My first experience with Slackware Linux came with version 9.1, after 4 years of using various versions of Red Hat and SUSE Linux. I disliked the general direction these distributions were moving in and didn’t see their increasing focus on the “big end of town” as auguring well for either myself or clients of my small one-person IT consultancy business. I quickly became a Slackware convert and have since used it exclusively for all my server deployments. Check in for more and 15 screenshots from Slackware 10.
These are typically file and intranet servers on small to medium sized networks of up to 50 or so clients, typically providing additional services such as DNS and DHCP. Above all, I am impressed by Slackware’s stability, clean layout, easy customisation, and excellent package building and management system.
Slackware 10 has now arrived after much anticipation, and my initial assessment is that the latest offering is even more appropriate as a server platform than the previous one. Generally speaking, the overall layout and inbuilt Slackware tools have not changed much, which is a good thing, while the software selections represent a balanced mix of old and new. At the time of writing, all software was also fully up to date in security terms, which is always nice.
The installation process using the standard Slackware installer was a breeze, as it was with the previous version. I honestly believe that Slackware’s reputation for being difficult to install is not just undeserved but quite wrong, particularly in the case of servers being installed by system administrators who presumably have a basic level of Linux knowledge. Overall, the process is certainly no more demanding than any other mainstream distro that requires users to make choices about their installation.
The only caveat I’d place on this statement relates to creating a RAID array during installation. Slackware doesn’t provide a simple option for doing this, though it is still possible to create an array. The task requires the use of command-line tools such as fdisk and mkraid, and some hi-jinks with swap partitions and lilo configuration files, so a reasonable level of Linux skills are necessary.
Older packages that remain in the mix include things like lilo and inetd, which for some is evidence of Slackware being an “outdated” distribution. I am of the opinion that in situations where stability and reliability are paramount, the use of such packages has more advantages than disadvantages. In terms of functionality and security, lilo and inetd perform as well as any alternatives and if something “ain’t broke”, why fix it?. In any case, such packages are hardly critical: bootloaders are irrelevant once the system is running, and I normally never run anything that inetd manages anyway, apart from the occasional FTP server. Looking instead to what could be considered “core” server software, Slackware 10 is clearly one of the most up to date distributions currently available.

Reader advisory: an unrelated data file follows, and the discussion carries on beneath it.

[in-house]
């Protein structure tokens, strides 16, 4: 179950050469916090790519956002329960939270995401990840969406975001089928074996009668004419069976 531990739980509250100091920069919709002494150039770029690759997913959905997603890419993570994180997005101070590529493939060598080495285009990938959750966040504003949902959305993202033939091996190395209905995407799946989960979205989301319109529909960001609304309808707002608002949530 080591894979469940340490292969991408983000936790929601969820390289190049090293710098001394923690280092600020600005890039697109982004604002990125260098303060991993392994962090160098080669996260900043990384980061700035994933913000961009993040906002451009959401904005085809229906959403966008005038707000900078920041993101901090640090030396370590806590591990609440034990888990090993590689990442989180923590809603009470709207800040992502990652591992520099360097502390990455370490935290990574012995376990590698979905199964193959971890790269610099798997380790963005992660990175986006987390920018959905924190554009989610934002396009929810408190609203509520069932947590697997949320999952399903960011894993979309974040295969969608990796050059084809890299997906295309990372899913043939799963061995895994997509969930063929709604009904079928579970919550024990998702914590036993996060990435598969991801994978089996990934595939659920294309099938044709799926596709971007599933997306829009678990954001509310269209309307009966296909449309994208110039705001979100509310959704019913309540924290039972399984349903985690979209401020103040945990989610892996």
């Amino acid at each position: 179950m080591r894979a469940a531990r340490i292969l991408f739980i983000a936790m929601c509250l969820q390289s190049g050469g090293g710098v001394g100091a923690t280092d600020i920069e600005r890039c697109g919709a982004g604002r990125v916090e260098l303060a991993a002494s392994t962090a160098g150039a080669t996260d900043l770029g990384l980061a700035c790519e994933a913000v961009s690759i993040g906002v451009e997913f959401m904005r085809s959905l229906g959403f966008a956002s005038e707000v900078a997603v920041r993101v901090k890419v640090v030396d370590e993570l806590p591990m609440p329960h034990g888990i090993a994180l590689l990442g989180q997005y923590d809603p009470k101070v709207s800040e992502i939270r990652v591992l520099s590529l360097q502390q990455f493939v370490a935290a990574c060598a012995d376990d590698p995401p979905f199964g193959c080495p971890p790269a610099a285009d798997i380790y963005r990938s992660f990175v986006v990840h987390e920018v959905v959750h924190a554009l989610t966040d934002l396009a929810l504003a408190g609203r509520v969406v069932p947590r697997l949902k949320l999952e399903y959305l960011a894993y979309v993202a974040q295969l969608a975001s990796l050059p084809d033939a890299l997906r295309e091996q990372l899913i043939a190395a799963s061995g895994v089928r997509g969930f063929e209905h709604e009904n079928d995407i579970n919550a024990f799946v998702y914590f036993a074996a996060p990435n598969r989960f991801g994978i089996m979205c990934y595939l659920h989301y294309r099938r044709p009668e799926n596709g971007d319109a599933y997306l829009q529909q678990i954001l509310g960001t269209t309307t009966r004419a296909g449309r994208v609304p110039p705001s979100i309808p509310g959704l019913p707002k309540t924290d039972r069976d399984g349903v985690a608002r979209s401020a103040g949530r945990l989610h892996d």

One of the most significant updates in Slackware 10 is the inclusion of the 2.6.7 kernel (in /testing on CD2). It appears to be quite reliable and is very easy to install alonside the default 2.4.26 kernel. Whichever kernel you opt for, you are sure to have the latest available stable version. The 2.6.7 kernel brings with it many improvements both big and small. These include the udev dynamic device management system which greatly reduces device clutter and makes it easy to locate devices, and new CD-ROM handling that no longer requires the ide-scsi module. Nevertheless, for production server installs I’d definitely recommend sticking with the 2.4.26 kernel in the interests of stability. In particular, Slackware developer Patrick Volkerding notes concerns over the safety of hard drive partitions under the current 2.6 kernel, and believes that overall system performance is still better under 2.4.
With increasing demand for the deployment of Samba on Linux as a file server and primary domain controller (PDC) for Windows NT domains, the inclusion of the latest stable version of Samba (3.0.4) is a big plus. It is now no longer necessary to install third party packages to replace the older 2.x version that shipped with Slackware 9.1. Samba 3 now allows a Linux box to completely emulate an NT domain server, with considerable inroads being made into Active Directory integration as well. In the server market, Samba is definitely a “killer application” that makes migration to Linux an attractive proposition for many small to medium sized organisations.